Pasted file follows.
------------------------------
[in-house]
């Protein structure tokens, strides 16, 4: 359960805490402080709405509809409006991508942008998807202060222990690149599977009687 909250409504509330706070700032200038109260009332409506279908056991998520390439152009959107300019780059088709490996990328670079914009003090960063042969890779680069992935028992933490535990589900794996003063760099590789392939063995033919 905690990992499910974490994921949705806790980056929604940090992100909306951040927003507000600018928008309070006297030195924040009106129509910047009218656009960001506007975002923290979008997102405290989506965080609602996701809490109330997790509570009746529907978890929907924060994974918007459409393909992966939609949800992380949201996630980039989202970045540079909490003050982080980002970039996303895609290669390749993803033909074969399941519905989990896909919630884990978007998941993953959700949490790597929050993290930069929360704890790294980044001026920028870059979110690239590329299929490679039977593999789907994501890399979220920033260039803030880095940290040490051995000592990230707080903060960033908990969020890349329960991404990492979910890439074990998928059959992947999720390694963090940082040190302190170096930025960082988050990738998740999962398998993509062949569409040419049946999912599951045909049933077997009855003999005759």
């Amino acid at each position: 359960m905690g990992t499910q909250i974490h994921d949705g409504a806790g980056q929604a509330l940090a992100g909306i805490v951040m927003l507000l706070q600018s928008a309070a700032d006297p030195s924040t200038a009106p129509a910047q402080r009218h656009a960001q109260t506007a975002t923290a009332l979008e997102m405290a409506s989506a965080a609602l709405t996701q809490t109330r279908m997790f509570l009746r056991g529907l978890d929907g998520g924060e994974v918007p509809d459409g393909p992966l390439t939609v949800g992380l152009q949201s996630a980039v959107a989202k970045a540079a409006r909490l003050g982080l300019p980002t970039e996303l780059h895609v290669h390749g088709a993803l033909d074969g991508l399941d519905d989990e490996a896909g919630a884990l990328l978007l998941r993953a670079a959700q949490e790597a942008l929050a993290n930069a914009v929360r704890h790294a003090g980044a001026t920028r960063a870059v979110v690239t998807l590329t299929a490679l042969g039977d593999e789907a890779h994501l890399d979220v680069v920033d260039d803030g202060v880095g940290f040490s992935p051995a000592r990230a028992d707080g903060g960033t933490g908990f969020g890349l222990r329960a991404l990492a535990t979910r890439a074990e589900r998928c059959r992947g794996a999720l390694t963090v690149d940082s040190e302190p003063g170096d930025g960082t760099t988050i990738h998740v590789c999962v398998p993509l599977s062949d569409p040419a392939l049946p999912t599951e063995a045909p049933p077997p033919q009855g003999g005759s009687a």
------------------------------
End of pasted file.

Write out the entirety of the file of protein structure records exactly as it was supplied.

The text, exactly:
[in-house]
């Protein structure tokens, strides 16, 4: 359960805490402080709405509809409006991508942008998807202060222990690149599977009687 909250409504509330706070700032200038109260009332409506279908056991998520390439152009959107300019780059088709490996990328670079914009003090960063042969890779680069992935028992933490535990589900794996003063760099590789392939063995033919 905690990992499910974490994921949705806790980056929604940090992100909306951040927003507000600018928008309070006297030195924040009106129509910047009218656009960001506007975002923290979008997102405290989506965080609602996701809490109330997790509570009746529907978890929907924060994974918007459409393909992966939609949800992380949201996630980039989202970045540079909490003050982080980002970039996303895609290669390749993803033909074969399941519905989990896909919630884990978007998941993953959700949490790597929050993290930069929360704890790294980044001026920028870059979110690239590329299929490679039977593999789907994501890399979220920033260039803030880095940290040490051995000592990230707080903060960033908990969020890349329960991404990492979910890439074990998928059959992947999720390694963090940082040190302190170096930025960082988050990738998740999962398998993509062949569409040419049946999912599951045909049933077997009855003999005759």
């Amino acid at each position: 359960m905690g990992t499910q909250i974490h994921d949705g409504a806790g980056q929604a509330l940090a992100g909306i805490v951040m927003l507000l706070q600018s928008a309070a700032d006297p030195s924040t200038a009106p129509a910047q402080r009218h656009a960001q109260t506007a975002t923290a009332l979008e997102m405290a409506s989506a965080a609602l709405t996701q809490t109330r279908m997790f509570l009746r056991g529907l978890d929907g998520g924060e994974v918007p509809d459409g393909p992966l390439t939609v949800g992380l152009q949201s996630a980039v959107a989202k970045a540079a409006r909490l003050g982080l300019p980002t970039e996303l780059h895609v290669h390749g088709a993803l033909d074969g991508l399941d519905d989990e490996a896909g919630a884990l990328l978007l998941r993953a670079a959700q949490e790597a942008l929050a993290n930069a914009v929360r704890h790294a003090g980044a001026t920028r960063a870059v979110v690239t998807l590329t299929a490679l042969g039977d593999e789907a890779h994501l890399d979220v680069v920033d260039d803030g202060v880095g940290f040490s992935p051995a000592r990230a028992d707080g903060g960033t933490g908990f969020g890349l222990r329960a991404l990492a535990t979910r890439a074990e589900r998928c059959r992947g794996a999720l390694t963090v690149d940082s040190e302190p003063g170096d930025g960082t760099t988050i990738h998740v590789c999962v398998p993509l599977s062949d569409p040419a392939l049946p999912t599951e063995a045909p049933p077997p033919q009855g003999g005759s009687a």